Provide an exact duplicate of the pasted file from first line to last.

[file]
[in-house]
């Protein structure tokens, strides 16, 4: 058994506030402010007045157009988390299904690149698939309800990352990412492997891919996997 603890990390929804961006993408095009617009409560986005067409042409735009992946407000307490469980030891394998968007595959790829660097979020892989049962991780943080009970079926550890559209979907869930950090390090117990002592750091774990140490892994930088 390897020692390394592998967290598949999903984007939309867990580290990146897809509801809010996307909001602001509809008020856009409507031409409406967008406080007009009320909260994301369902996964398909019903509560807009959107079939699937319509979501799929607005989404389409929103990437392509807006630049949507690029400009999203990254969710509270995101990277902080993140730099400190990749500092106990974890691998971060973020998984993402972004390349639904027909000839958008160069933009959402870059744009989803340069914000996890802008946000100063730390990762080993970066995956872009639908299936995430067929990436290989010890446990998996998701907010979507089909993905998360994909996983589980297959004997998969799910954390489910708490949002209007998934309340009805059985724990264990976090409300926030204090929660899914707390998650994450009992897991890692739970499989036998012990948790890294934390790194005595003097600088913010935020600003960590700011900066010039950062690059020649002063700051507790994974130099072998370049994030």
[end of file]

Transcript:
[in-house]
């Protein structure tokens, strides 16, 4: 058994506030402010007045157009988390299904690149698939309800990352990412492997891919996997 603890990390929804961006993408095009617009409560986005067409042409735009992946407000307490469980030891394998968007595959790829660097979020892989049962991780943080009970079926550890559209979907869930950090390090117990002592750091774990140490892994930088 390897020692390394592998967290598949999903984007939309867990580290990146897809509801809010996307909001602001509809008020856009409507031409409406967008406080007009009320909260994301369902996964398909019903509560807009959107079939699937319509979501799929607005989404389409929103990437392509807006630049949507690029400009999203990254969710509270995101990277902080993140730099400190990749500092106990974890691998971060973020998984993402972004390349639904027909000839958008160069933009959402870059744009989803340069914000996890802008946000100063730390990762080993970066995956872009639908299936995430067929990436290989010890446990998996998701907010979507089909993905998360994909996983589980297959004997998969799910954390489910708490949002209007998934309340009805059985724990264990976090409300926030204090929660899914707390998650994450009992897991890692739970499989036998012990948790890294934390790194005595003097600088913010935020600003960590700011900066010039950062690059020649002063700051507790994974130099072998370049994030």